The European Space Agency formally joined the American Space Station project in May 1985, but the negotiations between ESA and NASA were often difficult. The Europeans complained that the Americans would not allow them to build any high-tech elements such as the pressurised modules. Technology transfer and the principle of non-discriminatory access to the Station for European users also caused problems. Congress initially insisted that the European laboratory module only be used for non-commercial life sciences experiments. The initial $80-million Columbus Phase B1 study in 1985 recommended (despite NASA's objections) that ESA build a Columbus laboratory that could be detached from the main Space Station complex for unmanned microgravity experiments. The Americans refused to accept the proposal, saying autonomous control of Columbus would be physically and technologically impossible.

Spacecraft: Columbus Man-Tended Free Flyer - MTFF.

In April 1986, Italy's Aeritalia finally proposed that the European Space Agency build a second free-flying pressurised module to be used with the Space Station. The Italian initiative was intended to break the NASA-ESA deadlock. The Man-Tended Free Flying platform (MTFF) would have been used for sensitive microgravity research while satisfying European needs for an autonomous manned space platform. In 1986, the estimated costs of the MTFF were $160-180 million in addition to the existing $1.6-1.8 billion Columbus space segment. The Americans grudgingly approved the MTFF although it would require additional communications, docking facilities, data processing and other Station resources. The Hermés mini-shuttle would dock with the man-tended free-flyer to retrieve microgravity experiments.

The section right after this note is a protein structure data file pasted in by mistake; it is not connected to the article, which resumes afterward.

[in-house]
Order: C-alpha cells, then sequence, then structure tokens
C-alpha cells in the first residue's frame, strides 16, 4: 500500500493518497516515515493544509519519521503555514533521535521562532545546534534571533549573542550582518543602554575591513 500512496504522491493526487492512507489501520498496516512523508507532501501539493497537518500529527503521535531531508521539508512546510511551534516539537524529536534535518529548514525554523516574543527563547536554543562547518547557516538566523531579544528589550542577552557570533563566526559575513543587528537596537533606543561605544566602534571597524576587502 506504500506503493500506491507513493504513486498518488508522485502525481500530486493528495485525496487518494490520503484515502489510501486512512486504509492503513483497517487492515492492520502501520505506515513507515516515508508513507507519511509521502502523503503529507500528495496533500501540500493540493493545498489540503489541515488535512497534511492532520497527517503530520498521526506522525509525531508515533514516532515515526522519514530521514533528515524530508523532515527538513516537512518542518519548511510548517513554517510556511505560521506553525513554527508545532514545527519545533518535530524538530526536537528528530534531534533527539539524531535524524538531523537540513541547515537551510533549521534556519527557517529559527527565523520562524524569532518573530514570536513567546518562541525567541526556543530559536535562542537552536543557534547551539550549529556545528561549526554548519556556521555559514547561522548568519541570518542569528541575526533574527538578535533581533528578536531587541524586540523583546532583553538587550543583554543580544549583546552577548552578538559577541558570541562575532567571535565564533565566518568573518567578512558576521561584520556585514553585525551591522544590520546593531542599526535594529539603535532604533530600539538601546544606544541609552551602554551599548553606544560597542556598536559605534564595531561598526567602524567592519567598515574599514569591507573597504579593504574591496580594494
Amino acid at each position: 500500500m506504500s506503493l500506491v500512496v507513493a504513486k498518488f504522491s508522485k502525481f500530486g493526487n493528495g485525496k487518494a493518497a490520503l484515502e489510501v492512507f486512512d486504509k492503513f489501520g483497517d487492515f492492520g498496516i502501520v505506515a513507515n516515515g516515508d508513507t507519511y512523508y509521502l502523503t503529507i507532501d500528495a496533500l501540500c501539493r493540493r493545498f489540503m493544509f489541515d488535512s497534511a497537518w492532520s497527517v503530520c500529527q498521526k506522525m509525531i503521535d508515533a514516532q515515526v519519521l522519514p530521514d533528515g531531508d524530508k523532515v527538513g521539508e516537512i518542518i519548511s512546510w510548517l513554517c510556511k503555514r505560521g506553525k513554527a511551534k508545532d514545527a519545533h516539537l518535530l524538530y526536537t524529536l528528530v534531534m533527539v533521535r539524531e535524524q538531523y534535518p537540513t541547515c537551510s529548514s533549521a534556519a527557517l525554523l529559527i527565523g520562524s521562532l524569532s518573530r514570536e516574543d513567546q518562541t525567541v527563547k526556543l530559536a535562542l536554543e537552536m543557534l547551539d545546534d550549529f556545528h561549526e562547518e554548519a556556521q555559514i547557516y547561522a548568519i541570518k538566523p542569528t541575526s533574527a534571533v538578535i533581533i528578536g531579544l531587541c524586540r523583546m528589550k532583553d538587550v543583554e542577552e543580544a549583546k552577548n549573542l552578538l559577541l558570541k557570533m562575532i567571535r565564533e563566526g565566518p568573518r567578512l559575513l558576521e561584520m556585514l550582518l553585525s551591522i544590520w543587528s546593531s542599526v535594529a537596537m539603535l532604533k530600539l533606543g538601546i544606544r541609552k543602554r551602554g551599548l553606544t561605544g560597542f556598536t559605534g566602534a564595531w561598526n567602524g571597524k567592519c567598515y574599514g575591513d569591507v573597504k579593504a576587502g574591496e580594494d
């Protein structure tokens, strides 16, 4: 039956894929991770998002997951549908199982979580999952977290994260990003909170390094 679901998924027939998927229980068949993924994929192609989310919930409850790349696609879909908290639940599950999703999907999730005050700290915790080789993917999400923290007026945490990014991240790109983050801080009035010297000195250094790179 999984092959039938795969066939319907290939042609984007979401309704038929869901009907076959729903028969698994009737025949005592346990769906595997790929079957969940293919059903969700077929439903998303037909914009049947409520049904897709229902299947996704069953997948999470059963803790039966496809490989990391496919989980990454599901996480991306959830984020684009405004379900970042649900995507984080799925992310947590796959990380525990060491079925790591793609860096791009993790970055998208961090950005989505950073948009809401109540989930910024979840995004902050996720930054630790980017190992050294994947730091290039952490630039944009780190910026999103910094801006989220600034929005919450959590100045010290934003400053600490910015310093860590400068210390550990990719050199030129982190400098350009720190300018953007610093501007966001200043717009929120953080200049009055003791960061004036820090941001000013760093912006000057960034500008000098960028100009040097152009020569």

Spacecraft: ESA MTFF-Derived Space Station.

Back in the heady days of 1987, Europe was making plans to build an autonomous space station derived from the Columbus Man-Tended Free-Flying (MTFF) platform as the next logical step after Space Station Freedom. The Hermés mini-shuttle would have been used to ferry astronauts to it from Earth while a new docking node would have housed life support for a permanent crew (the MTFF did not carry such equipment). Finally, a crew escape vehicle capsule would have been added to return the astronauts safely in an emergency. But these grandiose plans were eventually cancelled in 1991-93.

Spacecraft: British Aerospace Space Station.

British Aerospace Ltd. (BAe) investigated alternate European space station designs for the European Space Agency. One configuration would have consisted of self-contained modular 'building blocks' much like the Soviet Salyut and Mir space stations. Unlike the existing Columbus module design, each module could function as a free-flying spacecraft since it had its own solar panels, guidance and control capabilities etc.. The propulsion section at the base of each module would also be used on the Ariane (cargo-) Transfer Vehicle to achieve maximum commonality. In 1990, BAe's Long-Term Space Architecture Study group also investigated possible European contributions to President Bush's Space Exploration Initiative, including space stations in Earth and lunar orbit derived from their design.

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Last update 28 March 2001.
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© Mark Wade, 2001 .